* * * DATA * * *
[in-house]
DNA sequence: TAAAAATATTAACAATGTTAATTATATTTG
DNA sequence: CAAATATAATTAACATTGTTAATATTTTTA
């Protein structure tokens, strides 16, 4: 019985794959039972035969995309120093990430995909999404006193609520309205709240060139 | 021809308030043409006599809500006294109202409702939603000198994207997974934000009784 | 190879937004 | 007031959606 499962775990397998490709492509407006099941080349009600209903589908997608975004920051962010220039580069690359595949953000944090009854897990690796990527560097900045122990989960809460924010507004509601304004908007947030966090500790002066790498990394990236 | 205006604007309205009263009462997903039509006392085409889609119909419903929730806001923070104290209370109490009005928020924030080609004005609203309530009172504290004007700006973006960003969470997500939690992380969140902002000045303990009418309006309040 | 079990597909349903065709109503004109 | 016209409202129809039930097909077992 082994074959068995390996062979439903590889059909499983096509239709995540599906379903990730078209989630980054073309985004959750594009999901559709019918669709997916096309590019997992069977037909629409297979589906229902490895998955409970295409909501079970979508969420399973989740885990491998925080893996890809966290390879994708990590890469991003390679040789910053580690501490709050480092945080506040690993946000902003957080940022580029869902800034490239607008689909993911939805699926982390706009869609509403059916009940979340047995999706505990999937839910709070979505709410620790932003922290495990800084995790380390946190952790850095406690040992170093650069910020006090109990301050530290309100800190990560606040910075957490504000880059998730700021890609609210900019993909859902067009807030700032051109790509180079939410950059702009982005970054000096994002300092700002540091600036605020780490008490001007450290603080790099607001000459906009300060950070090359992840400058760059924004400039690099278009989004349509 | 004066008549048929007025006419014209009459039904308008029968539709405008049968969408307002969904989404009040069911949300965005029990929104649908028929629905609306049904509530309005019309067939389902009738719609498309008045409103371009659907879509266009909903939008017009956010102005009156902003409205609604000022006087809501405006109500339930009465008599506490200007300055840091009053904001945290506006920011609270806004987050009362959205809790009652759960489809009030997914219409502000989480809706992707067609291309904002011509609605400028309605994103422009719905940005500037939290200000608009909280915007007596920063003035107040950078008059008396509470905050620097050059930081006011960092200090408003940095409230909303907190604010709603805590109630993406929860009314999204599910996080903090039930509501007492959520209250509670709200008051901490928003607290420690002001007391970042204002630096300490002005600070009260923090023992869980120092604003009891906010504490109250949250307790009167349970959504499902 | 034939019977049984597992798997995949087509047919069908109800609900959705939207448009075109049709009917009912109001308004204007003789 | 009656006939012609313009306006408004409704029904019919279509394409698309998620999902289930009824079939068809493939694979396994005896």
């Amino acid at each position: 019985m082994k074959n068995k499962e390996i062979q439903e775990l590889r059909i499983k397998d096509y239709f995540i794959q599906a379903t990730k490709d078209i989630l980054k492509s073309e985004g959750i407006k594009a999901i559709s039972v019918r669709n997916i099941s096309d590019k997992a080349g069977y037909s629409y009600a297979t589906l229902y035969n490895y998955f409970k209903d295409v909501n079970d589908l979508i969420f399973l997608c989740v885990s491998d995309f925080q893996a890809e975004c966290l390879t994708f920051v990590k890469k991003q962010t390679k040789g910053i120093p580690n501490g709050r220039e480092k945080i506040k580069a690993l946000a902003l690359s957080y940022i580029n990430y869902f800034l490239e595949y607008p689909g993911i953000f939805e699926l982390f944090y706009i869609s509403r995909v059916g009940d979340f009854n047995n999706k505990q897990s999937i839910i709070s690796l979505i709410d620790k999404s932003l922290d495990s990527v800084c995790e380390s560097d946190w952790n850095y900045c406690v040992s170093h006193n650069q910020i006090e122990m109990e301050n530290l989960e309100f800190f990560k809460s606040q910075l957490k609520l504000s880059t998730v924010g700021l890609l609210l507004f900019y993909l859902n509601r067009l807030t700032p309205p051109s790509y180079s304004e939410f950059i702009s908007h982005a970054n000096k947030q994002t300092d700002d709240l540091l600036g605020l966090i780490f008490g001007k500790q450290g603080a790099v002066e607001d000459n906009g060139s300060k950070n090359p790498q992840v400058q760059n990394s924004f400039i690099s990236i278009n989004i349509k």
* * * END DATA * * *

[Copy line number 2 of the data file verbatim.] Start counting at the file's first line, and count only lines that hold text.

DNA sequence: TAAAAATATTAACAATGTTAATTATATTTG